In this era of thinly veiled aesthetics, lily pad hopping on a return to our roots rebranded as artists, there’s a mesh of subvarieties wafting in the wave: Practical Chic (utility begets beauty begets inutility), Rococo (I blame Grimes and Chloe Wise, respectfully) and Cottage Core. But where Wise performs an ironic societal commentary, we are overcome in an erotic array of foodporn as art with home-baked breads, luscious dripping flowers, visually plopping cakes on Brooklyn ceramics carefully laden on tousled linens, androgynous muses in friend’s paintings, mismatched vests and bucket hats sporting extra long unkept hair, lush, pouty lips, dancing in nature, angled dewy chins, fetishizing Mexican sunsets atop malnourished horses, strategic shirt slashes and tye dyed cotton, all hailing the glory of the repurposed…a burgeoning contrast to the self assured beauty of a vacant, gazing body.

We applaud ourselves for asking questions and posing with our domestic monetized hobbies, questioning the status quo like adolescents, but is any of this relevant to practical growth? Why aren’t we demanding government subsidies and funding for local farms and businesses to support the education and practice of making quality produce and paying people livable wages; people who are not just working for fun but for their livelihoods who should be able to create their own businesses instead of relying on another white man. Witness how fashion has the power to convert an entire generation to a set of values, and with that same power it fails to examine the ethics it capitalizes on. How can we truly work together to build communities and systems that last, creating structures and products that serve us in the longterm rather than us serving them. We’re so focused on the idea of sustainability and regenerative models while produce and products still lack substance, taste and efficacy. Does anyone eat a potato anymore, or is it all dollops, petals, gems and supper clubs paired with hand placements and afternoon sun?

As long as we live in a debt-based economy, we will prioritize monetary gain. Even with the urgency of climate change (which has found aesthetic value in this Pagan Nouveau), the only successful environmentally-conscious models will be in the interest of profit. To really have an impact and slow or reverse the damage we’ve done as a species, we need to restructure what incentivizes us on a societal level.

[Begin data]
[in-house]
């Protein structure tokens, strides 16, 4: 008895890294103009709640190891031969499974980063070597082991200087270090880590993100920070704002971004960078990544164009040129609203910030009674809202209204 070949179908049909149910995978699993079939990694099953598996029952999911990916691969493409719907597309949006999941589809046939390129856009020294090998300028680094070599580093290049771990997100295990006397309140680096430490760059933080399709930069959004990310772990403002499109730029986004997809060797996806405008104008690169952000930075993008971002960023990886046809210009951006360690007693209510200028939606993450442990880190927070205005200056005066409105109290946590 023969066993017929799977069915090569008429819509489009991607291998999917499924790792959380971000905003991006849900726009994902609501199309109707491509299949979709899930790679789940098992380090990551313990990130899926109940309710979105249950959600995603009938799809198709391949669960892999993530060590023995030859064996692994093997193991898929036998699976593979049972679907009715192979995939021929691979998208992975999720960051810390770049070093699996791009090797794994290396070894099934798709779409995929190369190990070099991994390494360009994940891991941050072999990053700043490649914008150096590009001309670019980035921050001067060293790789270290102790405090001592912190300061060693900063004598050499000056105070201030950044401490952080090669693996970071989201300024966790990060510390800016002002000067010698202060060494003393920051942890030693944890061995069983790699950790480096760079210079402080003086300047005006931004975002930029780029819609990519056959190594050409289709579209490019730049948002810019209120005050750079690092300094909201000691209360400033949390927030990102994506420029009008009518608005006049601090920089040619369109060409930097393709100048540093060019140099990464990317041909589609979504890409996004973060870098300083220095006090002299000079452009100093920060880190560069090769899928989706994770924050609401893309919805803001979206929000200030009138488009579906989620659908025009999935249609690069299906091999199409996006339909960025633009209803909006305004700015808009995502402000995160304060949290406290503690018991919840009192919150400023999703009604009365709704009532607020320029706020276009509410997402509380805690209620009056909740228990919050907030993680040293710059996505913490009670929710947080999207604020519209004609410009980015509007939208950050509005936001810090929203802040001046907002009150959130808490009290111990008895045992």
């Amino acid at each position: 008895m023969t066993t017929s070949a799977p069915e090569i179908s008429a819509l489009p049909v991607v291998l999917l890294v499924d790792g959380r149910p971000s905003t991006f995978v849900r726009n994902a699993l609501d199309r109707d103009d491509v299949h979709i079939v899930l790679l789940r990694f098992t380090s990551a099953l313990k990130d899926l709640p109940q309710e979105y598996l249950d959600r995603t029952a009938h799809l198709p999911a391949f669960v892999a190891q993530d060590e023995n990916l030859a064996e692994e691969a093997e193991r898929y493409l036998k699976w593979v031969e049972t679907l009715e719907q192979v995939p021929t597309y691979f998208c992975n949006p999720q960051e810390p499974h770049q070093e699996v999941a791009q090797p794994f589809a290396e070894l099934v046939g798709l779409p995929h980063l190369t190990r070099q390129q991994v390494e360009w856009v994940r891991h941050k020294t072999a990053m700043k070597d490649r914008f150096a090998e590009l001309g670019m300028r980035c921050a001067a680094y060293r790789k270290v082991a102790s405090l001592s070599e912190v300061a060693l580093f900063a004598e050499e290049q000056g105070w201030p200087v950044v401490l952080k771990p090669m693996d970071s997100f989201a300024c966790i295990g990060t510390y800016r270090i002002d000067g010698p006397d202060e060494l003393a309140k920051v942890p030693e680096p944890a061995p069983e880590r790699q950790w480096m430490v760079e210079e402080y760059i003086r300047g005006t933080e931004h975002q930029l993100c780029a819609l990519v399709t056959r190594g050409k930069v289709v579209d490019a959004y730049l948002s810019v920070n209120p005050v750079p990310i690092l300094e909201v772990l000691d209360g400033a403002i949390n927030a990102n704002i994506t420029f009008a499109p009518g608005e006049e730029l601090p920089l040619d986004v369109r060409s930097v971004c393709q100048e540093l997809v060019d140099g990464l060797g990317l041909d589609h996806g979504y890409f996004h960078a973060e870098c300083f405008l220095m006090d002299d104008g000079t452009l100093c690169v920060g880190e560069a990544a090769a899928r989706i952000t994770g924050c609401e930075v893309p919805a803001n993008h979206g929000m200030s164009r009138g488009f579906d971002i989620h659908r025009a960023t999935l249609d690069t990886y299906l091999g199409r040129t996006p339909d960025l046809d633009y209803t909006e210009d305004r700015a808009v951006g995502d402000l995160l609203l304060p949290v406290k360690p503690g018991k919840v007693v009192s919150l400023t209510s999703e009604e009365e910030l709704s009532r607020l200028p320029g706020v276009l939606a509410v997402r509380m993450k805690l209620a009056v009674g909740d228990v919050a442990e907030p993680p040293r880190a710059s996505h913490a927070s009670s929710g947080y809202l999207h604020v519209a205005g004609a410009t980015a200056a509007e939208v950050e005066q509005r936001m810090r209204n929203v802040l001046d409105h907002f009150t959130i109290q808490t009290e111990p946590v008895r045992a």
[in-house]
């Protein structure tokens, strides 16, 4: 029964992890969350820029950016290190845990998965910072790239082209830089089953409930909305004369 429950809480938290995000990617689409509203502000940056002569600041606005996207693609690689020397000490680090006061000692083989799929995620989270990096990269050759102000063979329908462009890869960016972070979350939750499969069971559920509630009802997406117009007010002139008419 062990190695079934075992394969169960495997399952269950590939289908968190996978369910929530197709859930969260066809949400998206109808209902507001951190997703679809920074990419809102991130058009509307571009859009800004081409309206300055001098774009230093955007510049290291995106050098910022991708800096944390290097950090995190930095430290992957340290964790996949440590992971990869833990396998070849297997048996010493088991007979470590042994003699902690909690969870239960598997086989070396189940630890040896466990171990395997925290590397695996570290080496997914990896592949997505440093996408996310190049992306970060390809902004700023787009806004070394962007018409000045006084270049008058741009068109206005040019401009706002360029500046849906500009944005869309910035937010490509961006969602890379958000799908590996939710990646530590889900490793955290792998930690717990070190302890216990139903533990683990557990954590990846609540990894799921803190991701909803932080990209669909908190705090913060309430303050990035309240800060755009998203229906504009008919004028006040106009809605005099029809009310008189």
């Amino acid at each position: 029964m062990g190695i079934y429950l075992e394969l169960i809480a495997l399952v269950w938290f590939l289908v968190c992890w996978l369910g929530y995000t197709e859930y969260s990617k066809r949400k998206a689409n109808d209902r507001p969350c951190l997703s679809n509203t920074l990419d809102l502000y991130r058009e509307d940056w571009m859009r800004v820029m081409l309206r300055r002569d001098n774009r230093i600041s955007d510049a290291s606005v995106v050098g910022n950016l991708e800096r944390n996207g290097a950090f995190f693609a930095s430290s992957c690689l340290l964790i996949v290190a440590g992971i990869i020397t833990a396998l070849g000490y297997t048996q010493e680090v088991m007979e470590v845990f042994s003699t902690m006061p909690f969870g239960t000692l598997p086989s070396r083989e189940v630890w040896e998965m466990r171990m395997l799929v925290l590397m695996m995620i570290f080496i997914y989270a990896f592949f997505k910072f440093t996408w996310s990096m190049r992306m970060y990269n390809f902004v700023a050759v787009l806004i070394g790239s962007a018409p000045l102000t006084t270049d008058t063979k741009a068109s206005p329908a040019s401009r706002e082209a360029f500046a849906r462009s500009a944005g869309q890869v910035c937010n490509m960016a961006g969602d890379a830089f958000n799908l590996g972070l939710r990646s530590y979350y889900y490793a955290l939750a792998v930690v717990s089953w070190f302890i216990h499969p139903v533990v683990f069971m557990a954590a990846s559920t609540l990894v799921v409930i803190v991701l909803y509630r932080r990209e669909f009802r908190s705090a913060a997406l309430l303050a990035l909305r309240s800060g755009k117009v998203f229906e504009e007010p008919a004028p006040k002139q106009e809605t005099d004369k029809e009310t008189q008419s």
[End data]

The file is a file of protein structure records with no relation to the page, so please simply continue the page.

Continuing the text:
There are very few things that unify our country, but sugar is one of them. The glue, our wrinkle free ageless old reliable. Sugar in the American diet has evolved to a subliminal state, seeping through our strong cancel culture seething with wokeness which somehow fails to recognize that health is not an alternative, it’s the root of our confusion. From vegan alternatives, chicken stock to soups, cereals, milk and meat alternatives, sugar is added to nearly everything, maybe especially the “health conscious” options, and nobody seems to raise a brow. We replace meat with impossible burgers but the carbon footprint remains the same- increases even.

Most packaging remains plastic, including those $7/bundles of locally harvested organic greens. Our agricultural industry is still so unregulated that people with time and money make researching a hobby, priding themselves in having the ability to make healthy choices by “knowing what’s out there”, when the general food industry standards should be significantly raised across the board for all, beyond organic and health food stores.


What if we defined ‘the economy’ as the way we take care of one another?

David Graeber

We seek to tell stories in a post modern branding culture because we miss our tribal roots. Beauty is not as beauty does; beauty tells a story and we are more beautiful than ever. It easily becomes an all consuming endeavor, stirring the inner narcissist and capitalizing on relevant values, leaving our subconscious thirst unquenchable. Are we falling for our own reflections and missing the meaning? This interplay of over-saturation and meaninglessness are at best memes and at worst mining at morality.

In his simple manner, he had suddenly illuminated the recent trends of rootless generations towards folklore, primitive art, history, even archaeology. Apparently, there was an awareness in people that in their unbridled progress, they had lost their way. -The Thirteenth Apostle, Eugene Vale